I call: ‘No there’s no one behind me’
‘Haha funny… Are we still going the right way?’
‘No I’m the last person’
Ana: ‘Bruh what’ (or something to that effect)
I seemed to be the only person that found this funny. We turned and made it back to the fork. I think Ana wanted to reprimand Brian for actually letting us go the wrong way without calling us back but I’m not sure if she did. Once at the main chamber Rhys faffed with lighting for many many minutes to ensure I got to crush DKP and Chris for as long as possible for our group photo.
The final section of cave was quite a low stoop through waist high water, which I thought was uncomfortable enough, but Brian mentioned that the last time he had gone through here it was to do rescue training, dragging a stretcher through neck-high water, so I felt a bit better after that. This bit connected to the sea so we were frequently joined by terrifying monsters of the deep. Just before it got too arduous to be enjoyable we had reached the exit pitch. As I got to the top I noticed our rigging tree was less stable than bitcoin’s market value so tried to avoid its gaze as I made sure Linus got up safely.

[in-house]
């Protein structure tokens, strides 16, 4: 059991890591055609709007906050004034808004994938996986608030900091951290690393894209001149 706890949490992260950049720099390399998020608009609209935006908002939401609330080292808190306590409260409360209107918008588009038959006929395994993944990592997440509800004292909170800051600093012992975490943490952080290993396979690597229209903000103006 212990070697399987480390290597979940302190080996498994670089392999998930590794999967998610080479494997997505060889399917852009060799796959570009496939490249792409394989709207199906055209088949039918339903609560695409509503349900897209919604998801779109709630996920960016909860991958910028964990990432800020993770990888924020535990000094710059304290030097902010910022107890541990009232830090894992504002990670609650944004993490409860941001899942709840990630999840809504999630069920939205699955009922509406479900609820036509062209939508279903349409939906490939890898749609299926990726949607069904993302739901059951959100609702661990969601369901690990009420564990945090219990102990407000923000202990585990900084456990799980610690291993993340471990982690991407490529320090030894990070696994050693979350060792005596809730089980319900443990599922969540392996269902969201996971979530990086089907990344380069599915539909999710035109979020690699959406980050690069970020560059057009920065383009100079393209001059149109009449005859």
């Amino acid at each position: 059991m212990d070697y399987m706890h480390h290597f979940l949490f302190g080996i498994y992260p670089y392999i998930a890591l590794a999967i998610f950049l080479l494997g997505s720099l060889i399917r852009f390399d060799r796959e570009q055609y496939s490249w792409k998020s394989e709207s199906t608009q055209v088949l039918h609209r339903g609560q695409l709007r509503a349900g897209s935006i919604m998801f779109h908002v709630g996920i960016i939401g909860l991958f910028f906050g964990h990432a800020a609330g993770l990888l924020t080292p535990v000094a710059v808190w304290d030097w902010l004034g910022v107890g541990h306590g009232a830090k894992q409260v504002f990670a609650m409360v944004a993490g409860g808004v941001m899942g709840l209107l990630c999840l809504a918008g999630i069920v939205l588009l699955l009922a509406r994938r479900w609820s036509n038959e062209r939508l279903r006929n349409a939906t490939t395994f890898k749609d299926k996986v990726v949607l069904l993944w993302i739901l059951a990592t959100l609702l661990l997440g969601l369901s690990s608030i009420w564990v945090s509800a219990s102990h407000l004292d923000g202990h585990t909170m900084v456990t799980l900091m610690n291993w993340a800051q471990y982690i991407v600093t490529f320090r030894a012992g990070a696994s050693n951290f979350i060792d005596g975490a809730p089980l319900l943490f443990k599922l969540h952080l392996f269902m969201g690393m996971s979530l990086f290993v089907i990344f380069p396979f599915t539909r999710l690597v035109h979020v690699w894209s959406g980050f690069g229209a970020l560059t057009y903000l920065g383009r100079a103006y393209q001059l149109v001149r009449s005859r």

Cheeky pint at the pub afterwards, where Brian and Stan told stories about the huge, slightly terrifying sounding matchmaking festival that takes place every September in Lisdoonvarna just down the road. That also spurred someone finding the Lisdoonvarna song about said festival by Christy Moore, which became the theme tune for the tour.
Our first Irish cave and we were lucky enough to have genuine (Ir/Pol)ish cavers as our guides, Brian and Stan. We waited for them outside “The Lodge” in Doolin and when they arrived they ushered us around the back of the building to a premium parking and changing space. It pays to have contacts it seems. We asked about wetsuits, and they said the water levels were low so they weren’t needed.